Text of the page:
The subject matter of this invention is an ESD protections circuit, in particular ESD protection circuit for a MOSFET or other power device with source, gate and drain terminals. The protection circuit has a primary and a secondary branch. The two branches are electrically in parallel with each other and are coupled between a gate input line and the source terminal. The primary branch has a small series buffer resistance and at least one pair of back to back (cathode to cathode) zener diodes. The back to back zener diodes set the breakdown voltage for the primary branch. The total voltage is thus the sum of the voltage drop across the series resistance, the reverse breakdown voltage of the first zener diode and the forward voltage drop across the second zener diode. The primary breakdown voltage is set slightly above the normal gate to source operating voltage of the device. For example, if the device operates at 8 volts, then the primary breakdown voltage will be set at about 11 or 12 volts.
The invention provides a second resistor termed a gate ballast resistor is disposed between the gate electrode and the secondary branches. The primary branch first buffer resistor cuts down the leakage current in the primary branch but its presence during an ESD event causes voltage to build up on the gate. The gate ballast resistor prevents that voltage build up and applies the voltage across the secondary branch which breaks down for high ESD.
The primary branch has a well-defined series resistance which serves two purposes. First, it reduces the current into the primary branch when the diode stack(s) in that branch breaks down. The voltage drop across the primary branch will increase proportional to the applied voltage due to the presence of the small resistance in the primary branch. That voltage will appear across the secondary branch. As the secondary branch approaches breakdown the ESD current will be shared by the two branches.
A second purpose is to reduce leakage current. The breakdown of the secondary branch is offset and greater than the breakdown voltage of the primary branch. As mentioned above, polysilicon diodes are leaky. When leakage is measured at 80% of the target gate rating (e.g. 8 volts) that same voltage appears across the secondary branch. Since the breakdown of the secondary branch is set higher than the breakdown voltage of the primary branch, the leakage generated from the secondary branch can be an order of magnitude lower than the leakage of the primary branch. In the case of DC voltage, the leakage value is comparable to leakage of a single diode.
The secondary branch has a higher breakdown voltage. In one embodiment, it includes two or more pairs of back to back zener diodes. Each pair of back to back zener diodes has an individual reverse zener diode breakdown voltage and a forward zener diode voltage drop. The breakdown voltage of the second branch is the reverse zener and forward zener voltage drops of the back to back pairs of zener diodes. In a typical embodiment, the breakdown voltage of the secondary branch is set to be between 15 and 20 volts or from two to three times the normal operating voltage. The second branch will conduct current away from the gate and protect the gate oxide from rupture before the applied gate voltage reaches a critical value. In other embodiments, the secondary branch includes a series ballast resistance.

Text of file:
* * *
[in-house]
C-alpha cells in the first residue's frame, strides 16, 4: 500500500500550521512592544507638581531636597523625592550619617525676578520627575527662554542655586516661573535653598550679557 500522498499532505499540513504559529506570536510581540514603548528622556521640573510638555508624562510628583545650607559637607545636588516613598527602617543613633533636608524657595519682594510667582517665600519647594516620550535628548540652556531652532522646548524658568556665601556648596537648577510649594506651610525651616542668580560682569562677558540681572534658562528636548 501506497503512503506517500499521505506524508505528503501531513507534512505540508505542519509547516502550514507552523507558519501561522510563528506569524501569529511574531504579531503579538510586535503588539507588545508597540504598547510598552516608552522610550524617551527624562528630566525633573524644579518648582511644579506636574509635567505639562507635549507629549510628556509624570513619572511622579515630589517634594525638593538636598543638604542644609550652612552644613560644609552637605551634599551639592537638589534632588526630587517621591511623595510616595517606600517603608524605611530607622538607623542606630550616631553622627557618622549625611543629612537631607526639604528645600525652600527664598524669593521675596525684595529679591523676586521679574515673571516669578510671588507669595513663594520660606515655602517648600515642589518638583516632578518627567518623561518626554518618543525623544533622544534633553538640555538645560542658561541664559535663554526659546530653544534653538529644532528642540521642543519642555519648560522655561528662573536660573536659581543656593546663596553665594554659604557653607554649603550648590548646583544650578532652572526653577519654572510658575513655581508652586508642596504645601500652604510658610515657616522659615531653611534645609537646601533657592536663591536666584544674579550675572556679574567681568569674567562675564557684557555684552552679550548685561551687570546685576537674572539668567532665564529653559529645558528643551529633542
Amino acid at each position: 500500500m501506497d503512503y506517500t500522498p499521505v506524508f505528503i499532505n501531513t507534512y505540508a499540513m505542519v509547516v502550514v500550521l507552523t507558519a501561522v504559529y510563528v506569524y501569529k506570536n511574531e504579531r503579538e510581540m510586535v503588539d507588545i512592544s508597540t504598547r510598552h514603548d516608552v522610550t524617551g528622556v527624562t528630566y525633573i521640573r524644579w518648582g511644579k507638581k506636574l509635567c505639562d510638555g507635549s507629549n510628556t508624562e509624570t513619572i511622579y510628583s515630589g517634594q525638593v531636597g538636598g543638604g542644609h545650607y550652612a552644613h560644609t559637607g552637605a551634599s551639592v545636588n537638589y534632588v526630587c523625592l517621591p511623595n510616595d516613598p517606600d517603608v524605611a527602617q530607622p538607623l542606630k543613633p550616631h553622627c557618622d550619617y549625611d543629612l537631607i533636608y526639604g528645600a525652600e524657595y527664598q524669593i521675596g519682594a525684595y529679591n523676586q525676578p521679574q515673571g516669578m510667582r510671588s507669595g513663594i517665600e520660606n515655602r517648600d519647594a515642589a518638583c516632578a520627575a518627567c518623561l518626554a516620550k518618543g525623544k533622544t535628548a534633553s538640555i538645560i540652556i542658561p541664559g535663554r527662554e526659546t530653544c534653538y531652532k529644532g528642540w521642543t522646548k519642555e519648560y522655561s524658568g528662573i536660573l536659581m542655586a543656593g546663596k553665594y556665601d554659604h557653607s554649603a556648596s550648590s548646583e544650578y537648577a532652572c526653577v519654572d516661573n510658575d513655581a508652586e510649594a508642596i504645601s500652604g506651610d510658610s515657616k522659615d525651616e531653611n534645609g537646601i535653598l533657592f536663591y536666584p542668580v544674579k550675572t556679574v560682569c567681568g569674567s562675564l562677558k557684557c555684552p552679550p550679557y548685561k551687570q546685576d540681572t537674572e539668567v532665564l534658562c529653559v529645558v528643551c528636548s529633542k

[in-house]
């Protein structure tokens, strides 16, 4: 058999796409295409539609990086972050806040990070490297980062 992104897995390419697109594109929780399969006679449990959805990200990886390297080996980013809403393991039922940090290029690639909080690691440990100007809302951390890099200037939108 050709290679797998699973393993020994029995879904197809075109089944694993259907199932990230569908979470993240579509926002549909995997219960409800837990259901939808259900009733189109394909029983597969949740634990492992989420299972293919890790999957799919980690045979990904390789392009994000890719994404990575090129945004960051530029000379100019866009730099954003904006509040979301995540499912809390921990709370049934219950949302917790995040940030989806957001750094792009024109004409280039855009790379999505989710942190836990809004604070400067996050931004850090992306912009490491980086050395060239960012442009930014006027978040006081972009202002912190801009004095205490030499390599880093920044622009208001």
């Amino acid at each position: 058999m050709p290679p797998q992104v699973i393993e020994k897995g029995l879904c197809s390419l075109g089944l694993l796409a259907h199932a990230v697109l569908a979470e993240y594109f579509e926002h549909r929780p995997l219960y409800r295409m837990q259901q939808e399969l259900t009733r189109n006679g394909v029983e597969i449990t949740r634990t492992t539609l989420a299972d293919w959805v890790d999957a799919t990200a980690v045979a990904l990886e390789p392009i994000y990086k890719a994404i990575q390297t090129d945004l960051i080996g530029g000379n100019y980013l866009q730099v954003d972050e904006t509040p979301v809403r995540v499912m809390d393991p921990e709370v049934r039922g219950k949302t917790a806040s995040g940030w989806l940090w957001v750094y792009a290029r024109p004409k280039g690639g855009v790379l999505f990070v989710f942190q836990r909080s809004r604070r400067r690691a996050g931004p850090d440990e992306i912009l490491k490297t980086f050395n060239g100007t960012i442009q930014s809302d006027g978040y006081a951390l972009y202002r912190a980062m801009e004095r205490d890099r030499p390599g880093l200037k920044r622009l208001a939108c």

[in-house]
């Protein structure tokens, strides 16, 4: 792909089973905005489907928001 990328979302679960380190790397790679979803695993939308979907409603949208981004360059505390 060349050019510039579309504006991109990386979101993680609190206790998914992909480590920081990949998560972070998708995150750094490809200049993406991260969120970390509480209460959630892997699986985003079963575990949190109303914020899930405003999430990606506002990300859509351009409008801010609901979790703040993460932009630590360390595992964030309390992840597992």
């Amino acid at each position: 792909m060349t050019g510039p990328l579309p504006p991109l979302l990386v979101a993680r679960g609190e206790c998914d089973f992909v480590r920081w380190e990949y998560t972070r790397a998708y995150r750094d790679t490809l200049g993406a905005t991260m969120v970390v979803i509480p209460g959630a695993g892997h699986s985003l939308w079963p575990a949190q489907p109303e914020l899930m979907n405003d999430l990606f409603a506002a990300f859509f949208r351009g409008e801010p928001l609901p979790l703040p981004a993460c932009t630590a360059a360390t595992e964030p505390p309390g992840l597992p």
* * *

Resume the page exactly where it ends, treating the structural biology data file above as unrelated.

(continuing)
The present invention is disclosed with reference to the accompanying drawings, wherein:
The examples set out herein illustrate a few embodiments of the invention but should not be construed as limiting the scope of the invention in any manner.
A voltage V is applied to the input terminal 15 and the results of two trials are shown in
The ESD protection network 101 has primary and secondary parallel branches 103, 105. These branches 103, 105 are placed so as to protect the gate oxide. The gate oxide layer is a vulnerable component in the semiconductor device, and the gate oxide is susceptible to rupture where there is a surge of voltage. The first branch 103 is the primary branch. The primary branch has a breakdown voltage set to the target gate protection rating, typically this is in the range of 8-25V. The primary branch contains a zener ballast resistor 102 and two cathode to cathode zener diodes 104 a, 104 b. The diodes and resistors are polysilicon. The primary branch 103 is substantially identical to the corresponding gate to drain structure shown in
The secondary branch 105 has a higher breakdown voltage than the first or primary branch 103. The secondary branch 105 has four zener diodes 106 a, 106 b, 108 a, 108 b. The voltage appears across the secondary branch 105, and as it approaches the breakdown voltage of this branch, it will begin to conduct current. The two branches share a common path leading to the source 114. Voltage is dissipated by removing voltage that could rupture the gate and allowing voltage to travel across the branches to ground, thereby protecting the device.
A gate ballast resistor 120 is connected between the secondary branch 105 and the gate electrode. As mentioned above, as voltage builds up on the gate, the gate ballast resistor applies that voltage to the secondary branch and thus protects the gate for transient high voltages generated by the zener ballast resistor 102.
Graph B of
A gate ballast resistor 220 is connected between the secondary branch 205 and the gate electrode. As mentioned above, as voltage builds up on the gate, the gate ballast resistor applies that voltage to the secondary branch and thus protects the gate for transient high voltages generated by the zener ballast resistor 202.
The ESD protection network shown in these various embodiments can be used in all active and passive devices. For instance, the device has been shown in MOSFET devices, but may also be used in thyristors, bipolar junction transistors, and insulated gate bipolar transistors. It will be understood by those skilled in the art that other devices may use the disclosed ESD protection network.
While the invention has been described with reference to particular embodiments, it will be understood by those skilled in the art that various changes may be made and equivalents may be substituted for elements thereof without departing from the scope of the invention. In addition, many modifications may be made to adapt a particular situation or material to the teachings of the invention without departing from the scope of the invention. For example, the protection circuits of the invention may have more than two branches. However, the breakdown of the entire protection circuit is set by the lowest breakdown voltage of all the branches. In the preferred embodiment the branch closest to the input node is the normally selected to be the controlling branch and it will have the lowest breakdown voltage. Other branches may have breakdown voltages equal to or greater than the first branch.
Therefore, it is intended that the invention not be limited to the particular embodiments disclosed herein for carrying out this invention, but that the invention will include all embodiments falling within the scope and spirit of the appended claims.